Overpopulation

TonyZXT
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Overpopulation

I often think that overpopulation of the earth is like the elephant in the room politically, and socially speaking.  If you look into population growth estimates, and recent growth it is scary.  Almost unfathomable to me that we as a planet don't address this issue soon.  When I was a kid there were 5+ billion people, then 6 billion, now there's already 6.76 billion people in the world!   I'm only 32 years old, so this is an alarming rate to me.  That number could be more than 10 billion before 2050 and accelerating. 

This just brings a ton of questions to mind. 

Do we need to tax the planet's resources like that? 

How many people can the planet actually sustain? 

How can we go on growing without driving out all the species that we have left? 

What should we do about it?

Why is it such a taboo subject that the media ignores it?

What would the Humanist/Atheist approach to this problem be?

 

Personally I think restrictions should be put in place according to  population density/ resource use/ overall pop.  Thus The US, and India, and china would be among the first to have restrictions imposed on birth per family.  I'm not sure what exactly China has in place but something like that would have to be put in place globally.  Exceptions would need to be made on moral grounds in situations like loss of a child, and others.  Go beyond the imposed limit, and be taxed.  Possibly other measures as well.   All taxes, penalties could be adjusted up for higher income levels.  Upon starting the measures all current children would not count against the family, but any additional births could result in more taxes/ penalties if it took you beyond the limit of your country/ area.  No matter where in the world you are, making a Duggar style family or anything approaching it would be prohibitively expensive!

What are every ones thoughts on this?

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I have yet to see a credible

I have yet to see a credible argument that shows overpopulation is a concern for our species. As a species, we could number in the hundreds of billions and still be capable of living on Earth in relatively similar conditions to today. That we are about to expand off of Earth and into our solar system relegates concerns down to nothingness.

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Let's suppose the population

Let's suppose the population of mankind grows by 1% each year from now on. That's fewer then the growth rate we had during the 20th century with all it's wars.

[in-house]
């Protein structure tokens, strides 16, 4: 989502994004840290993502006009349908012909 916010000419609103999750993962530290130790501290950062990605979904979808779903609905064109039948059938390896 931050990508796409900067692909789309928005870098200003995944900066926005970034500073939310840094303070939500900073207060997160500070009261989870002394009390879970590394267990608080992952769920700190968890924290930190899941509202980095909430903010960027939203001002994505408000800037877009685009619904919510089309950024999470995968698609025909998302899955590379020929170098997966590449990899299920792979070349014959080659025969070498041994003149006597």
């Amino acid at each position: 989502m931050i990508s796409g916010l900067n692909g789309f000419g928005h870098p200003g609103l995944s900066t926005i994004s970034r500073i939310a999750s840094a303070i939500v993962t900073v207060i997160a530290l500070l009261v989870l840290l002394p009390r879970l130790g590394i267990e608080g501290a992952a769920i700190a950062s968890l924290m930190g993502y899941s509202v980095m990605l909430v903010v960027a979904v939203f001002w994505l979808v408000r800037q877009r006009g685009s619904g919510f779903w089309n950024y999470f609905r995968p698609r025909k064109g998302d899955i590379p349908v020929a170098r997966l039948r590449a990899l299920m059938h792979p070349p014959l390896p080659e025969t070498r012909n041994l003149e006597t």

Then you calculate the size of the world population next year by the following formula:

sn * 1.01 = sn+1

The population a year after would be calculated by:

sn * 1.01 * 1.01 = sn+2

The population in the year x after the year we start is:

sn * 1.01= sn+x

So how many years does it take at such a reproduction rate to get a global population of 500 billion when we start with 6 billion?

6 * 1.01= 500

1.01x = 83

x * ln 1.01 = ln 83

x = ln 83 / ln 1.01

x = 444

Already in 444 years we would have a population of 500 billion. The human mind didn't really evolve to grasp exponential functions for which reason a lot of people have problems with interest. It's not only disadvantageous to us in the modern business world that we don't directly the the effects on interest on interest but also when faced by the actual growth rates of biological systems.

If we would now take the current factor of annual enlargement (1.2%) we would already reach 500 billion in 371 years. And if we take the reproduction rate of the golden 60s (2.1%) we would reach 500 billion in 212 years.

 

 

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Vastet wrote:I have yet to

Vastet wrote:

I have yet to see a credible argument that shows overpopulation is a concern for our species. As a species, we could number in the hundreds of billions and still be capable of living on Earth in relatively similar conditions to today. That we are about to expand off of Earth and into our solar system relegates concerns down to nothingness.

I'm gonna call you out on this one. How soon do you expect us to leave earth for another planet?

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Vastet
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spike.barnett wrote:Vastet

spike.barnett wrote:

Vastet wrote:

I have yet to see a credible argument that shows overpopulation is a concern for our species. As a species, we could number in the hundreds of billions and still be capable of living on Earth in relatively similar conditions to today. That we are about to expand off of Earth and into our solar system relegates concerns down to nothingness.

I'm gonna call you out on this one. How soon do you expect us to leave earth for another planet?

If you mean literally abandon the planet, I'd figure that won't happen until Sol swallows it or makes it otherwise uninhabitable. Barring a black hole or other phenomena. And our own extinction.

If you simply mean spread out to colonize, I'd say 50 to 100 years.

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TonyZXT wrote:This just

TonyZXT wrote:

This just brings a ton of questions to mind. 

Do we need to tax the planet's resources like that?

No.

Quote:
How many people can the planet actually sustain?

Depends.

Quote:
How can we go on growing without driving out all the species that we have left?

Can't.

Quote:
What should we do about it?

Stop.

Quote: